Kentucky Governor Unveils Tax Reform Plan

Published May 1, 2004

Kentucky Governor Ernie Fletcher unveiled a far-reaching “tax modernization plan” during a news conference on March 11 in Frankfort. The plan reduces marginal income tax rates, extends the corporate income tax to new entities, and increases or expands a wide range of excise taxes.

Fletcher, a Republican who took office as governor in December, said he will “ask the state’s General Assembly to pass a bipartisan bill that will remove 125,000 low-income individuals from the tax roles while stimulating the state’s economy and creating jobs across the state,” according to the news release from his office.

According to the release, Fletcher’s Jobs and Opportunity Bipartisan Solution for Kentucky (JOBS for Kentucky) is a “revenue-neutral approach.”

“Kentucky has been suffering from a growth deficit for too many years because our current tax system makes it impossible to compete with other states,” Fletcher said. “We have been penalizing job creators for setting up shop here and at the same time rewarding businesses for being based in other states.”

Grover Norquist, president of the Washington, DC-based Americans for Tax Reform, noted Fletcher has signed the group’s “No New Taxes” pledge. “I would like to commend Governor Fletcher on reducing marginal tax rates to make Kentucky’s businesses more competitive as well as resisting the demands of special interests to increase [overall] taxes,” Norquist said.


The JOBS for Kentucky proposal has been introduced in the state House of Representatives by Scott Brinkman (R-Louisville) and Rep. Robert Damron (D-Nicholasville). Among other things, the measure:

  • removes from the income tax rolls any family with an income at or below $12,000 per year.
  • reduces the top personal income tax rate to 5.68 percent from 6 percent. In future years, the top tax rate will drop to as low as 4 percent as growth in state revenues and jobs reach specific triggering targets.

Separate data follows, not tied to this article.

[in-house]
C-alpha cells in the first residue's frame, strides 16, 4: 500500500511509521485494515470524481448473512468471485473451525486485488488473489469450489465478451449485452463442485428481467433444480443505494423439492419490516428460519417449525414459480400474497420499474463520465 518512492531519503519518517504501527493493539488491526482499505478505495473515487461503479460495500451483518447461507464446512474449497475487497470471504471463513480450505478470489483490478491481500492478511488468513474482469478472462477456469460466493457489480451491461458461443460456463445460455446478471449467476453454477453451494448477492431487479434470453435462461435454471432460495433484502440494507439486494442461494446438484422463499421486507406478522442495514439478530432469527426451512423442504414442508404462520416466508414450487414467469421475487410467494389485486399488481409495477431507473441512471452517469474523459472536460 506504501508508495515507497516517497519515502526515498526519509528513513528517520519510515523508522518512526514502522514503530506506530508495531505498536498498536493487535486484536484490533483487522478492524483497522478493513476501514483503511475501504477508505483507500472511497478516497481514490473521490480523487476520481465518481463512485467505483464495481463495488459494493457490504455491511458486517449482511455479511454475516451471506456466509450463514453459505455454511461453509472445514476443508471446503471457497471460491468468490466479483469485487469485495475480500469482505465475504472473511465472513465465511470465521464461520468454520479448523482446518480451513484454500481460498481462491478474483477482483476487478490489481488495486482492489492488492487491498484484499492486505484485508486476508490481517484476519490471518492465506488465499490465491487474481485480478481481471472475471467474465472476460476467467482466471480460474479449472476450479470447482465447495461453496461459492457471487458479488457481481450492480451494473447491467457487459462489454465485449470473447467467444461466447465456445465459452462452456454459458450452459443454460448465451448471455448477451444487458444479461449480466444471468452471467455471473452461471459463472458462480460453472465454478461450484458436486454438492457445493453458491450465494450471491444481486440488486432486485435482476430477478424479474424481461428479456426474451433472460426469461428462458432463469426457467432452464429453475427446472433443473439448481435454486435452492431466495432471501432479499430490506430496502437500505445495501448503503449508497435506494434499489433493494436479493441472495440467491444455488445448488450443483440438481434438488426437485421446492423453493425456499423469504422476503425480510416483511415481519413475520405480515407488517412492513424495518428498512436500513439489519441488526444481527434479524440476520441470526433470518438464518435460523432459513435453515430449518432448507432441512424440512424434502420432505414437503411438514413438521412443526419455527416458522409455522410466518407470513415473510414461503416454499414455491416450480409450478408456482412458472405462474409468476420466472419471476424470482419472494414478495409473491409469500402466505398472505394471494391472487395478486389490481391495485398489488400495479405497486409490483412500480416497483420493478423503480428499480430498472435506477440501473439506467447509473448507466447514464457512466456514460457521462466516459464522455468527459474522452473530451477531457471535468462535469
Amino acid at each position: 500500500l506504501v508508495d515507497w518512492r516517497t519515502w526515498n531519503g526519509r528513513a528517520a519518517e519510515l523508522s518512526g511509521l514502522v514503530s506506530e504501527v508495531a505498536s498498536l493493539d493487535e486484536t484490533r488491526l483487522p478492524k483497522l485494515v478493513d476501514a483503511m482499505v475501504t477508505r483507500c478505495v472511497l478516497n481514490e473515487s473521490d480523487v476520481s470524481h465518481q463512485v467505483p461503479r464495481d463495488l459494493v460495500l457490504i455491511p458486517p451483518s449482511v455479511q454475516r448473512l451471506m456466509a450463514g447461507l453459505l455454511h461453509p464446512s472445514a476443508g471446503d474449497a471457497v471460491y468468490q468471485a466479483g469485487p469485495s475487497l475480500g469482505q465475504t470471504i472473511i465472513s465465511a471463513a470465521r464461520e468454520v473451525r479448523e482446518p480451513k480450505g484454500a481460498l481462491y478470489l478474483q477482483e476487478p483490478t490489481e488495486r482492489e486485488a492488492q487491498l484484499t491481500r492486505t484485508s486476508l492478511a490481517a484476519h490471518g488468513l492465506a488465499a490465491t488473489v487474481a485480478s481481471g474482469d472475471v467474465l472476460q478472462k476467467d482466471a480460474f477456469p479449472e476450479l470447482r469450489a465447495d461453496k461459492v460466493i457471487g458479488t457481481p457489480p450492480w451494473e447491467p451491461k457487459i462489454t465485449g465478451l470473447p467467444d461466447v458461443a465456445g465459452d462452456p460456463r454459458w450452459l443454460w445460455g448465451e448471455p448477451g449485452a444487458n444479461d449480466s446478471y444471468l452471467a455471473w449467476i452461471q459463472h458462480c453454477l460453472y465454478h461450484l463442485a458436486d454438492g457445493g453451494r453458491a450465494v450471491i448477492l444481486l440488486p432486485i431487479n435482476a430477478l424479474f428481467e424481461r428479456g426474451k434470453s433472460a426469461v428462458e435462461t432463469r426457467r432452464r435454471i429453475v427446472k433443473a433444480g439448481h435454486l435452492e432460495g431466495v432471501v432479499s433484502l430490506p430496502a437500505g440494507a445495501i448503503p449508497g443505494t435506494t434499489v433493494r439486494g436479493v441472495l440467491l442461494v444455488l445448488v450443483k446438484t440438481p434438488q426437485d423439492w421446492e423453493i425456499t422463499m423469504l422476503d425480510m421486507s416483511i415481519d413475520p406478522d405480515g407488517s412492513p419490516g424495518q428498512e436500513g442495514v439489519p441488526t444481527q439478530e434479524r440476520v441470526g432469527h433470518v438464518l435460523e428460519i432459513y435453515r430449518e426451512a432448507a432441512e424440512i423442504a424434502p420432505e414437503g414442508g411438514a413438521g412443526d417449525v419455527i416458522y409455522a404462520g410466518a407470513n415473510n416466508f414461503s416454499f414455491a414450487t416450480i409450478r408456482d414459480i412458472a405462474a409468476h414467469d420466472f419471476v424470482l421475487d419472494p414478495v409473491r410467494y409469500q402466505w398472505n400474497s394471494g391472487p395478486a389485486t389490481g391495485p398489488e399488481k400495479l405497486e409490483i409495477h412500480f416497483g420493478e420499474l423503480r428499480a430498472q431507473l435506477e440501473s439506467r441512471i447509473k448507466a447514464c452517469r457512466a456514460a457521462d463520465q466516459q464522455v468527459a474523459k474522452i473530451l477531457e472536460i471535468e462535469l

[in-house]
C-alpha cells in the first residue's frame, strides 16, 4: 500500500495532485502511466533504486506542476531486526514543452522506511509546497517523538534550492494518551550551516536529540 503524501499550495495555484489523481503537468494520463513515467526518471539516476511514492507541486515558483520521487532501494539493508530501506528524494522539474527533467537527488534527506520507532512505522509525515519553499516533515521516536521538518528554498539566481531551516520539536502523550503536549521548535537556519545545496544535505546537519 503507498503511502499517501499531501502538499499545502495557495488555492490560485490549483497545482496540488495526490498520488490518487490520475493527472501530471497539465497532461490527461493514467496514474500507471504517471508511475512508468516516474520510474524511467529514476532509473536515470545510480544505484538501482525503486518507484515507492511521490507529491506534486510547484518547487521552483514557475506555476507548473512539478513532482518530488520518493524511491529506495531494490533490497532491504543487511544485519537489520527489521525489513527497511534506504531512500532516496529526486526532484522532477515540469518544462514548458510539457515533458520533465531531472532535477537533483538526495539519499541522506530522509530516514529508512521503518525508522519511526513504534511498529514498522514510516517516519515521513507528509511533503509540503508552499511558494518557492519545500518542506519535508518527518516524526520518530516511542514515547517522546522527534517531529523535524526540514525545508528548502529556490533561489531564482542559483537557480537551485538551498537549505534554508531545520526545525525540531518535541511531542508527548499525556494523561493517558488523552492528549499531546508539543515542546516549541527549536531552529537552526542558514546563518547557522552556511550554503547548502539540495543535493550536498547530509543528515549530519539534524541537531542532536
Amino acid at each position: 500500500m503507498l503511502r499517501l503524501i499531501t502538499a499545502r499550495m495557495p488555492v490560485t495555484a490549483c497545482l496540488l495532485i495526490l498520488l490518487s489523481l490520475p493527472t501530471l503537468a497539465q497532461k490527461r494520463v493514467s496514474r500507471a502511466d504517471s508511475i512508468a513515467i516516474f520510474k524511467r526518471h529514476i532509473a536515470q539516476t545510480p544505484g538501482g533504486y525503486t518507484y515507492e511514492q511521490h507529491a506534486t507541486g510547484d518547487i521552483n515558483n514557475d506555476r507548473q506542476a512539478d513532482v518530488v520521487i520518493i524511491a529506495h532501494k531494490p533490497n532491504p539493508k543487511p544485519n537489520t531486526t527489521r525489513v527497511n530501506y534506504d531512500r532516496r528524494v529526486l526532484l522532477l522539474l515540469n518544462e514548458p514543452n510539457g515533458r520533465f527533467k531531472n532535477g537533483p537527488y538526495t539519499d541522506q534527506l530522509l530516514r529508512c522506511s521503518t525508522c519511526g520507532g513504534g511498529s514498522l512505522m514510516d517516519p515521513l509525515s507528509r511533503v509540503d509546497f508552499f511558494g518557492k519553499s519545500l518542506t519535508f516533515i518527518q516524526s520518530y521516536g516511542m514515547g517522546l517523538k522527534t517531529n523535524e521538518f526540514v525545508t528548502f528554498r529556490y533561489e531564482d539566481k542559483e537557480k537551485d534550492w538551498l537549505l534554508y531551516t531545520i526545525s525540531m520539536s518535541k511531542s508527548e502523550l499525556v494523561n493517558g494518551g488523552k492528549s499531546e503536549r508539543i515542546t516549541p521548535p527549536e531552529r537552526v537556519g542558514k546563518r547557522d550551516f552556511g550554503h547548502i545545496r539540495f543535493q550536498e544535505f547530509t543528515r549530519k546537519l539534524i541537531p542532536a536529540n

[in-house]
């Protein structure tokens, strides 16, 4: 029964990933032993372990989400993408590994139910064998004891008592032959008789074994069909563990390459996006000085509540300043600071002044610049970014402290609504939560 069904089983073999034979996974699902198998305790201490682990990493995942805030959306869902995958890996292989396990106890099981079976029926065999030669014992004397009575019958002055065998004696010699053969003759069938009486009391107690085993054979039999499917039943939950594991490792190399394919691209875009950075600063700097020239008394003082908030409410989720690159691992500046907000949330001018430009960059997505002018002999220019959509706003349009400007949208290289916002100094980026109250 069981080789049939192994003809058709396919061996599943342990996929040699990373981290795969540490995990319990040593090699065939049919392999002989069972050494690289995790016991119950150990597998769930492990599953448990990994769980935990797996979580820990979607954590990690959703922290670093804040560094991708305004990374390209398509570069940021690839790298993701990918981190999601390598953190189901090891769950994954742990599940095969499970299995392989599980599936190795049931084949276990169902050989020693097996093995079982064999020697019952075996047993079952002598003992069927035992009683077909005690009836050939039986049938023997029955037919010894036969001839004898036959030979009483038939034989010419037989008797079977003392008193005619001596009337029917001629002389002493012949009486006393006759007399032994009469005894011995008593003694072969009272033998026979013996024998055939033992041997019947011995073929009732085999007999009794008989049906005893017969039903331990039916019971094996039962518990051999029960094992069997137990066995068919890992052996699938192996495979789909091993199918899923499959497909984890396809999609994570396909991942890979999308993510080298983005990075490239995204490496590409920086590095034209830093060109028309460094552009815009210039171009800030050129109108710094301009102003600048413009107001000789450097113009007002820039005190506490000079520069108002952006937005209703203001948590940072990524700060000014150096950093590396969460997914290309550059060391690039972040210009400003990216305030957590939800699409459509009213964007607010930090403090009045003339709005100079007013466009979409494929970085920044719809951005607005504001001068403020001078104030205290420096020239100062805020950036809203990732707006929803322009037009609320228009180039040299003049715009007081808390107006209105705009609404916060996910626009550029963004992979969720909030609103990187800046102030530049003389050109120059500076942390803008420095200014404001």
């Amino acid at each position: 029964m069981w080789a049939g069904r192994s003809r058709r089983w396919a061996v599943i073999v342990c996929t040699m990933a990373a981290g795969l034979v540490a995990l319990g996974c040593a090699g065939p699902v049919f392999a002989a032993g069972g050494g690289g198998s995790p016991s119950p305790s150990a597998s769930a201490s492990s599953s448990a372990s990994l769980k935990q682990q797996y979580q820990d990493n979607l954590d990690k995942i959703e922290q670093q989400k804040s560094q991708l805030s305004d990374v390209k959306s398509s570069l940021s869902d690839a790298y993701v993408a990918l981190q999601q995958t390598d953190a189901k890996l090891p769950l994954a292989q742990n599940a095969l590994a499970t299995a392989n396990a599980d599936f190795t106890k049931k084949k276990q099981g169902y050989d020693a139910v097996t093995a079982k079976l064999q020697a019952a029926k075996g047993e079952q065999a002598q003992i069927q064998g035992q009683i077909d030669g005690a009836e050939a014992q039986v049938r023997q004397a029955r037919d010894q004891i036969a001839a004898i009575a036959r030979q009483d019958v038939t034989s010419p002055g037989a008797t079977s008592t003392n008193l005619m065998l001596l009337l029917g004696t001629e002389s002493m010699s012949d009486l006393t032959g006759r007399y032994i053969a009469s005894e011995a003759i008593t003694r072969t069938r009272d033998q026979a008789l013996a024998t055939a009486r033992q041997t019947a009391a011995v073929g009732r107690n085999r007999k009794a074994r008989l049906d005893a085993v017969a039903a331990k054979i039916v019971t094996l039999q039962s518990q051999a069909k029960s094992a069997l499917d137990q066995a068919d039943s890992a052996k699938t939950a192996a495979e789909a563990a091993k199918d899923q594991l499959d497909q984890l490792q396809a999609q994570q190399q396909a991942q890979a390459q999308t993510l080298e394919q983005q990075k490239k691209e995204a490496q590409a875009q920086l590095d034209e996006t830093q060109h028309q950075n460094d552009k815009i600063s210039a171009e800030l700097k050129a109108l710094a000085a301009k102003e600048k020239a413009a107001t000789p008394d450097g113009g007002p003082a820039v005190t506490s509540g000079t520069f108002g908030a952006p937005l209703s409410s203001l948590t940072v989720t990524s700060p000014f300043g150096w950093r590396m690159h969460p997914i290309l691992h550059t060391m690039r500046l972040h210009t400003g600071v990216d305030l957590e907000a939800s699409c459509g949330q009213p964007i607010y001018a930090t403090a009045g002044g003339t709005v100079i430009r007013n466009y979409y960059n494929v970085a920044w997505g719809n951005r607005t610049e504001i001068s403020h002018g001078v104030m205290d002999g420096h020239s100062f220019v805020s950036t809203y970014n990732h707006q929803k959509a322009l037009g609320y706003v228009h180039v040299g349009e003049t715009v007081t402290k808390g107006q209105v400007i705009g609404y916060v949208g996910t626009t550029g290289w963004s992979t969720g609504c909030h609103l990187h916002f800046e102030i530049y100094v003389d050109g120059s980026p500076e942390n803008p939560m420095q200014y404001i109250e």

• provides a three-day sales tax holiday prior to the beginning of the school year, during which all purchases of clothing, school supplies, and computers would be exempt from sales and use tax.
  • reduces the maximum corporate income tax rate to 6 percent from 8.25 percent.
  • increases the cigarette tax nearly 900 percent, from 3 cents to 29 cents per pack.
  • imposes a statewide lodging tax of 1 percent of the room charge.
  • broadens the corporate tax base to include limited liability entities.
  • eliminates excise taxes and the case tax on alcoholic beverages, replacing them with a revised wholesale tax.
  • establishes a communications excise tax of 7.62 percent on cable and satellite television providers.

“Some people mistakenly think tax modernization is just another way to raise revenues through tax increases,” said Fletcher. “Let me be clear: Any growth in revenue for the state will result from economic growth and creation of new jobs, not higher taxes.”

Driven by Economic Growth

Reporters for, the Cincinnati Enquirer‘s online edition, accepted Fletcher’s explanation that, under his plan, state revenue growth would come only from economic growth. “Fletcher’s plan is, in fact, driven by a belief that cutting income and business taxes will stimulate economic growth and eventually lead to more state revenue, not less, by creating more taxpayers,” the newspaper reported.

Fletcher’s plan is based on the “dynamic scoring” approach of supply-side economics–an assumption that a change in tax policy will have a broad effect on economic behavior. “Fletcher has taken a page from President Bush in this respect,” noted “Fletcher’s approach is the opposite of ‘static scoring,’ an assumption that a reduction in a given tax will simply yield a reduction in revenues from that tax. No change of behavior is assumed.”

“Static scoring will underestimate the revenues you will get from lowering high tax rates,” said Paul Coomes, a University of Louisville economist who has been following developments in Frankfort. “There certainly will be changes in behavior. The tough part is, how much?”

Coomes said he was enthused by Fletcher’s original plan, which was to slash the top individual income tax rate to 4.9 percent.

“I think Kentucky has a reputation nationally of being a high-tax place. The only way you’re going to change that reputation is to turn the direction of your tax system around in a dramatic way,” Coomes said.

Cutting the income tax rate by more than a percentage point “tells the world you are changing the tax system from one that apparently is there to sort of redistribute a lot of money away from successful people,” Coomes said.

According to, politics made it impossible for Fletcher to stick with his 4.9 percent proposal. To attract support for the overall package, he had to scale back some of his proposed tax increases, mainly the cigarette excise tax, which Fletcher first wanted to raise by 40 cents.

John Skorburg is managing editor of Budget & Tax News. His email address is [email protected].